12 JavaScript Snippets You Should Know For Everyday Use

 


We are going to cover 12 useful JavaScript snippets for web developers in this article. The information you learn here will make your development process faster and save you time!Destructing assignment
The destructing method of JavaScript allows you to unpack values from an array into other variables.

 

1. Destructing assignment

In JavaScript, you can use destructing method to unpack values from an array and assign them to other variables.

// Destructive Assignment
const data = ["Paul", "too old", "Software Engineer"]
const [name, age, job_title] = data

console.log(name, age, job_title) // Paul too old Software Engineer

2. Locate an object in an array

An array can be searched using the JavaScript find() method to find a specific object.

// Find an object in Array
const employess = [
    {name: "Paul", job_title: "Software Engineer"},
    {name: "Peter", job_title: "Web Developer"},
    {name: "Harald", job_title: "Screen Designer"},
]
let sen = employess.find(data => data.job_title === "Software Engineer")

console.log(sen) // { name: 'Paul', job_title: 'Software Engineer' }

3. How to reverse a string

You can reverse any String with the following snippet without using a loop.

// Reverse a String
const reverse = (input) => {
    return input.split("").reverse().join("");
}

console.log(reverse("Paul Knulst")) // tslunK luaP
console.log(reverse("Medium is awesome")) // emosewa si muideM

4. Inserting placeholders in template literals

The $[] method is used to include variables in Strings when you use template literals.

// Placeholder in Strings
let placeholder1 = "Engineer";
let placeholder2 = "Developer";

console.log(`I'm a Software ${placeholder1}`); // I'm a Software Engineer
console.log(`I'm a Software ${placeholder2}`); // I'm a Software Developer

5. One-Line if-else Statement

Using one line of code to execute an if-else statement in JavaScript is easy.

// One-Line if-else Statement

// normal
if (13 > 37) {
    console.log(true);
} else {
    console.log(false)
}
// One liner
13 > 37 ? console.log(true) : console.log(false)

6. Getting Rid of Duplicates

An easy way to remove duplicates from an array in JavaScript can be found here. In arrays where there are many elements and possibly duplicates, this can be very useful. The following snippet will show how to use the Set data type to achieve this.

// Get Rid of Duplicates
function removeDuplicates(array) {
    return [...new Set(array)];
}

const uniqueStr = removeDuplicates(["Paul", "John", "Harald", "Paul", "John"])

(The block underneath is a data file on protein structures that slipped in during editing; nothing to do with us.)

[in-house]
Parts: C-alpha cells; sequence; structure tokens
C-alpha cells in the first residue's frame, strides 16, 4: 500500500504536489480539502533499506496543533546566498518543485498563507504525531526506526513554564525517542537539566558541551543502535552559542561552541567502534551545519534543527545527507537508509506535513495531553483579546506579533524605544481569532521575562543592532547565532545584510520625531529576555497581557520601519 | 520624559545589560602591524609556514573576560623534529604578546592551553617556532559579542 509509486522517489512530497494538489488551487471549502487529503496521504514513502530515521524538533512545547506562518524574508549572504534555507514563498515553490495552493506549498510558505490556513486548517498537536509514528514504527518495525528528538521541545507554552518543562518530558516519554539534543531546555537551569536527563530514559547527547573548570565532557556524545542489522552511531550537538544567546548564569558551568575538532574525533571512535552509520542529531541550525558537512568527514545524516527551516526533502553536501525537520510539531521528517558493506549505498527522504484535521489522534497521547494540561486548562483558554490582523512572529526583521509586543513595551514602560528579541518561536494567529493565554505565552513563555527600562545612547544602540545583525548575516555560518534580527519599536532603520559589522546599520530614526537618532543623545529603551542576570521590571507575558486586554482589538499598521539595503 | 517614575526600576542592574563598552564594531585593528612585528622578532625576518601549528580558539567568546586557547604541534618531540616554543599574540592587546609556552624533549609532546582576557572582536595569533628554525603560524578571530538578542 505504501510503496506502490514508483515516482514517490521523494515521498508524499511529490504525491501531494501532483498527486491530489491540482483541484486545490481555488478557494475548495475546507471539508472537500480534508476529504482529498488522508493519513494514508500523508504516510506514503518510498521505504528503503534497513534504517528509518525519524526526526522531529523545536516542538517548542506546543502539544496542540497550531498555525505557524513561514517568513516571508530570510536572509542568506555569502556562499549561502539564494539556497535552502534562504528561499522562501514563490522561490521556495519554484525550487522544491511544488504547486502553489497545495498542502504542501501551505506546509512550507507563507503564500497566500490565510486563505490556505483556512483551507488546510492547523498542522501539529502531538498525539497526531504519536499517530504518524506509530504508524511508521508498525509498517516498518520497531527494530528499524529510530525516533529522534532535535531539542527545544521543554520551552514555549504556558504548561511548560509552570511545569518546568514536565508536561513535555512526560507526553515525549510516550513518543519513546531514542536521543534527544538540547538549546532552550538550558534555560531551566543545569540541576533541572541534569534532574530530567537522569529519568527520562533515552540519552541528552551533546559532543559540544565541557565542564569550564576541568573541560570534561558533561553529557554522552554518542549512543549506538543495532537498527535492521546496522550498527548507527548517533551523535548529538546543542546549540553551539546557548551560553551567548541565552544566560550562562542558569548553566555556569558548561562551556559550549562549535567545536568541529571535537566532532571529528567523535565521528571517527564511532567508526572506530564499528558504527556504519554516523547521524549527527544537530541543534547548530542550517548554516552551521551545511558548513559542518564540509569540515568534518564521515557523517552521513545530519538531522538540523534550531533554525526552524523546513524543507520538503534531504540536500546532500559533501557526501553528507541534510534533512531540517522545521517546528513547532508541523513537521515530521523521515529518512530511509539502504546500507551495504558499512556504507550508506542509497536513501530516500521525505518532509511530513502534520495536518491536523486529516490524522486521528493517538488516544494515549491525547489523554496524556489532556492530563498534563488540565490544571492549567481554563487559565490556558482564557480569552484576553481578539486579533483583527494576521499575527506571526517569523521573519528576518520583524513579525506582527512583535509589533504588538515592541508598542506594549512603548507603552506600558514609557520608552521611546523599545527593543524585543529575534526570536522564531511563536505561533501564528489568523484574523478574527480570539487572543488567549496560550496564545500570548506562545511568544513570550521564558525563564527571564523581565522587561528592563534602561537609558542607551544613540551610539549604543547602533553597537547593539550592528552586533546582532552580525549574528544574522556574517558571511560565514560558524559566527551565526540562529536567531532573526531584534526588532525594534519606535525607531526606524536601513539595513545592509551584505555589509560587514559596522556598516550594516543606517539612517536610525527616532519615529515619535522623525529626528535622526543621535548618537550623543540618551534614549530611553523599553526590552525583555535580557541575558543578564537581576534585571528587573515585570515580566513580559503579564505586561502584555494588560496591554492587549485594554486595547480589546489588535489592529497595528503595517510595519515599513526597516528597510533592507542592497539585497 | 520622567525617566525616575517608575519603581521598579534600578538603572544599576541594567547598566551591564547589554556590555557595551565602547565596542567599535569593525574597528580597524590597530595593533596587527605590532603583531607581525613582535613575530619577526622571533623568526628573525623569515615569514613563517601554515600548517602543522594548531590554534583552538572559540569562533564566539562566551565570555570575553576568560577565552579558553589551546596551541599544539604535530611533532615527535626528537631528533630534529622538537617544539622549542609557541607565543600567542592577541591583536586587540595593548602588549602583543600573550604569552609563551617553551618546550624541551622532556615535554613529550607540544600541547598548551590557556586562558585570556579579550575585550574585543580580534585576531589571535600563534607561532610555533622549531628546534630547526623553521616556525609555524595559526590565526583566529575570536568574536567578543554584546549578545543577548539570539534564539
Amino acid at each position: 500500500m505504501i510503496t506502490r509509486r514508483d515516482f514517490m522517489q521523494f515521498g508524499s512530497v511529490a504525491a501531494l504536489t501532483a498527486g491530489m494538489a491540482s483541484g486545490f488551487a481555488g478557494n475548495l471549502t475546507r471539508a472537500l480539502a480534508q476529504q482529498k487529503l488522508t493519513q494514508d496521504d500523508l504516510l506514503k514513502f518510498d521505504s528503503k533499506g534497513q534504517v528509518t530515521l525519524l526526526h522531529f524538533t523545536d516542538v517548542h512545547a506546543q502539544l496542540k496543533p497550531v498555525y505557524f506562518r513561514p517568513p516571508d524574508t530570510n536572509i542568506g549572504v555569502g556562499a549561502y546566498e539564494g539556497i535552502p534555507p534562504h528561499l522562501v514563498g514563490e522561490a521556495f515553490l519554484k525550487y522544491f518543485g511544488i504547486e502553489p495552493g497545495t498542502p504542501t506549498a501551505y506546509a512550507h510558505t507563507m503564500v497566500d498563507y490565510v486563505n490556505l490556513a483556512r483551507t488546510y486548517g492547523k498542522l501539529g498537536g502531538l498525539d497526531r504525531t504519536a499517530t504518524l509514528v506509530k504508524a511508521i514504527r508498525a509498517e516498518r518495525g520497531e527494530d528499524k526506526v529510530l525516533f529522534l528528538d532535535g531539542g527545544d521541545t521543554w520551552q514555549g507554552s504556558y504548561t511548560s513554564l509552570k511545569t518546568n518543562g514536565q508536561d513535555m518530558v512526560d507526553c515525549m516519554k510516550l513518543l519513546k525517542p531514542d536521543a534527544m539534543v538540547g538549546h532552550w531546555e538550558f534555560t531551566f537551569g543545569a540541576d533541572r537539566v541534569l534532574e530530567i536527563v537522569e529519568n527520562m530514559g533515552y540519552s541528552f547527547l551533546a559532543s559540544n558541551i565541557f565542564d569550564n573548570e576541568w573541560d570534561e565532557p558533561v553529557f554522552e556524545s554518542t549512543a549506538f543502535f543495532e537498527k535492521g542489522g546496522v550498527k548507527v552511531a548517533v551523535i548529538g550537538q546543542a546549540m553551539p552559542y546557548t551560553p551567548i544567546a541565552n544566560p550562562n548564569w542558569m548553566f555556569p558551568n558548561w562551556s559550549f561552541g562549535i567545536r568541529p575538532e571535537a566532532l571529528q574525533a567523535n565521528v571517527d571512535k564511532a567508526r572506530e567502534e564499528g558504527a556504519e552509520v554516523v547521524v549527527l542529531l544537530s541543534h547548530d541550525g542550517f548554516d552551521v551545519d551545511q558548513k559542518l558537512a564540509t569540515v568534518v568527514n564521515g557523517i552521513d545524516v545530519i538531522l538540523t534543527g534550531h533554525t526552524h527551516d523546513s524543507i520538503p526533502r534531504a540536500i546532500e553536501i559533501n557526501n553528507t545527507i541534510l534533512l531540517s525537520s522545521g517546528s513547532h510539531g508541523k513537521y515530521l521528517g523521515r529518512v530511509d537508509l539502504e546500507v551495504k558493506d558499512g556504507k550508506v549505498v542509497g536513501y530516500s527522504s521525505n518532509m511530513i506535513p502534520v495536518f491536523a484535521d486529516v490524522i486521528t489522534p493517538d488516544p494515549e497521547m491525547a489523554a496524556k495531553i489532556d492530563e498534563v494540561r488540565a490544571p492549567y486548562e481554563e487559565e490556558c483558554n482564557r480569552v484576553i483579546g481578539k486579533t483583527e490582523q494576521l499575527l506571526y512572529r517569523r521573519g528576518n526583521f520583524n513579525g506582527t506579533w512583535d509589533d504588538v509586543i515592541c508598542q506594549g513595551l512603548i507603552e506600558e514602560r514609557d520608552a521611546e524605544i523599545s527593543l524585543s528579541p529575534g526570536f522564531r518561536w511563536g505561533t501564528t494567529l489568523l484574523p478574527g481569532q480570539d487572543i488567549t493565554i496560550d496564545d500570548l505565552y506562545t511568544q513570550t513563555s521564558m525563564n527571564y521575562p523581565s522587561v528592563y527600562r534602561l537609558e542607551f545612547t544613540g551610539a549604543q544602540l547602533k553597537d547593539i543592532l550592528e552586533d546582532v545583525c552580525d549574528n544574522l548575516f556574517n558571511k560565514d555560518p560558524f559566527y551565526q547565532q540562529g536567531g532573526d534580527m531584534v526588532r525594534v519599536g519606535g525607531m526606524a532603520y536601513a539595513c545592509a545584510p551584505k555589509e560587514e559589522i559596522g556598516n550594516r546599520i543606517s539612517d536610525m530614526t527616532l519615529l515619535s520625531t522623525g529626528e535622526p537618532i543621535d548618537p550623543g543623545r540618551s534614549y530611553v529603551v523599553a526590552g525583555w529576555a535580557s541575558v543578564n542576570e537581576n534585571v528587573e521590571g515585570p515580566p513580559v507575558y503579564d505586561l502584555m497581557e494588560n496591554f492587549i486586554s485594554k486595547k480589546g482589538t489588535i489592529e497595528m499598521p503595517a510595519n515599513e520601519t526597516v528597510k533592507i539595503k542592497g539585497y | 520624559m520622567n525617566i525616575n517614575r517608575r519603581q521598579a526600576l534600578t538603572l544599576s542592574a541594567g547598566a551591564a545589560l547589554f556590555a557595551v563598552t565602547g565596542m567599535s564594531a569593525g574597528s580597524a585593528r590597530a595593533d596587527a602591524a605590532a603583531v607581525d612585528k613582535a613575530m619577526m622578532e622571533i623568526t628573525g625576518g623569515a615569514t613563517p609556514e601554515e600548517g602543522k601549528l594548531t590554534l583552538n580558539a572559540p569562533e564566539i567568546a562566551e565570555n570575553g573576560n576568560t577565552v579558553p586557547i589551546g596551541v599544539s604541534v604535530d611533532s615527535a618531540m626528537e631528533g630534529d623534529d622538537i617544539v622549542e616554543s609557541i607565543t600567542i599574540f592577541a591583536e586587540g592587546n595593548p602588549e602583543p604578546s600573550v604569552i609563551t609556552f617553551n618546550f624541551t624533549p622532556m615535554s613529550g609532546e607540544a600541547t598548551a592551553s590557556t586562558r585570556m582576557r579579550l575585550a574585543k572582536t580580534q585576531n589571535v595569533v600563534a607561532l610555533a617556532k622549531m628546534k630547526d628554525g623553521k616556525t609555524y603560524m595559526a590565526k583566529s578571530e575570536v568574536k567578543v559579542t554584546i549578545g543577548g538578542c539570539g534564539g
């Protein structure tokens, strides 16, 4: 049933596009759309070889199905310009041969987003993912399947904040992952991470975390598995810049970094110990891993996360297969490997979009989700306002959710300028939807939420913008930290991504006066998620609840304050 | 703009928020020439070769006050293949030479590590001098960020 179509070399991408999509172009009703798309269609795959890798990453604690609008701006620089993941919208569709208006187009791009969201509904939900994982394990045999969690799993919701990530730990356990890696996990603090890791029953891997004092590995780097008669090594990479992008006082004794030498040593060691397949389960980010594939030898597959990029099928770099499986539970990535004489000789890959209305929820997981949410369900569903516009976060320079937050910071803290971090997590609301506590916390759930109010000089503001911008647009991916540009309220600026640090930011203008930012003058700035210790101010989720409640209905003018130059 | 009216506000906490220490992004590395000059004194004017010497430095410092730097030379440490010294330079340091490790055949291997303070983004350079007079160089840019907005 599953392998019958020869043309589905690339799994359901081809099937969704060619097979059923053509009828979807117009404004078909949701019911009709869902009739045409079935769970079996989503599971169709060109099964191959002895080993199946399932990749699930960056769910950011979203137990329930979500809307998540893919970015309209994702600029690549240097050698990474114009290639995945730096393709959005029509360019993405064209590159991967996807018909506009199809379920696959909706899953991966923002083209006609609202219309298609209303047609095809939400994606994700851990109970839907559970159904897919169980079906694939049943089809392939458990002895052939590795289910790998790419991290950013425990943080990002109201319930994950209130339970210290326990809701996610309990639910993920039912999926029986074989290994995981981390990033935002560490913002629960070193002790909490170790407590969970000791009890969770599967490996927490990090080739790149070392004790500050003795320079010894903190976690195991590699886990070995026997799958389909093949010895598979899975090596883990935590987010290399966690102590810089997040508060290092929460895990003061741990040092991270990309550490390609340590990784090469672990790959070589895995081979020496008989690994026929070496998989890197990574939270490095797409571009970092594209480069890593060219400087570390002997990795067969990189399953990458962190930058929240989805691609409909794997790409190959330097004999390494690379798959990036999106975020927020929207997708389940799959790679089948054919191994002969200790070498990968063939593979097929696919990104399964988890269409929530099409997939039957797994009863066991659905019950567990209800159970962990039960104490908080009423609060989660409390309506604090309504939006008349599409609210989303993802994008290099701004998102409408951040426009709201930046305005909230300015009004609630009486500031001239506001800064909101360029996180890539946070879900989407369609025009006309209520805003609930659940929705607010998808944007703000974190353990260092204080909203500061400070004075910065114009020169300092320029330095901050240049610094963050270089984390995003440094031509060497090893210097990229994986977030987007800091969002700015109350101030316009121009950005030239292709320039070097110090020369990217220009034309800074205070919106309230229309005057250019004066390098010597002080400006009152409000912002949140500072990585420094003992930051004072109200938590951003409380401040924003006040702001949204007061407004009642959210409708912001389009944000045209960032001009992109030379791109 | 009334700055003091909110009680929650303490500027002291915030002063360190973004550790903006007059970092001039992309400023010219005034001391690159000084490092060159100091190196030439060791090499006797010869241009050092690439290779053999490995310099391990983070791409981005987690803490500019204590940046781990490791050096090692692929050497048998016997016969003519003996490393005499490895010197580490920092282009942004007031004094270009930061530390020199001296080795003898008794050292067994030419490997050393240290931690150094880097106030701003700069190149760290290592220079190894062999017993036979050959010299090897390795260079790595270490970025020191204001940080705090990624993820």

const uniqueNr = removeDuplicates([1, 1, 2, 2, 3, 3, 4, 5, 6, 7, 7, 7, 9])
console.log(uniqueStr) // [ 'Paul', 'John', 'Harald' ]
console.log(uniqueNr) // [1, 2, 3, 4, 5, 6, 7, 9]

7. Split string into arrays

The following code snippet can be used to split a string into an array.

// Split String to Array
const randomString = "Software"
const newArray = [...randomString]

console.log(newArray) // ['S', 'o', 'f', 't', 'w', 'a', 'r', 'e']

8. Capture Right Click

If you are using JavaScript and would like to capture the right click of the user to execute some code.

// Capture Right Click
// only usable in HTML/JS
window.oncontextmenu = () => {console.log("Right Click is Pressed!")}

9. Looping through Keys and Values

To iterate over keys (or values) of dictionary data, this code snippet is useful. It is possible to accomplish this using the forEach function and retrieving the keys and values.

// Looping through Keys and Values
const programming_languages = {JavaScript: 1, Kotlin: 2, Python: 3};
Object.keys(programming_languages).forEach((key) => {
    console.log(key);
});
// JavaScript
// Kotlin
// Python
Object.values(programming_languages).forEach((key) => {
    console.log(key);
});
// 1
// 2
// 3

10. Smart data filtering

JavaScript’s built-in Filter method allows you to filter your data. When you have a large input array and you only require specific data from it, then this is important.

// Smart Data Filteration
const jobs = ["Frontend Developer", "Backend Developer", "Data Scientist", "Teacher"]
const filtered_jobs1 = jobs.filter(data => data.length < 10)
const filtered_jobs2 = jobs.filter(data => data.includes("Developer"))

console.log(filtered_jobs1) // [ 'Teacher' ]
console.log(filtered_jobs2) // [ 'Frontend Developer', 'Backend Developer' ]

11. Nullish coalescing operator

If its left-hand operand is null or undefined, the nullish coalescing operator (??) returns the right-hand operand, and otherwise it returns the left-hand operand.

// Nullish coalescing operator
const foo = null ?? 'default string';
const baz = 0 ?? 42;

console.log(foo); // default string
console.log(baz); // 0

12. Handling errors

Errors happen during the development process of a program. Use a try-catch statement In Programming, there are always Errors that happen during development. Try-catch statements can help you avoid program crashes. The runtime error catching syntax is well-established in all programming languages.

// Error Handling
function getRectArea(width, height) {
    if (isNaN(width) || isNaN(height)) {
        throw 'Parameter is not a number!';
    }
}

try {
    getRectArea(3, "A")
} catch (err) {
    console.log(`There was an error: ${err}`)
} finally {
    console.log("This code block is executed regardless of try/catch results")
}
// Output:
// There was an error: Parameter is not a number!
// This code block is executed regardless of try/catch results

Closing Notes

You can use some of the snippets in this article during your development. I really hope you find it helpful. Please share any JavaScript snippets you have with other developers in the comments.

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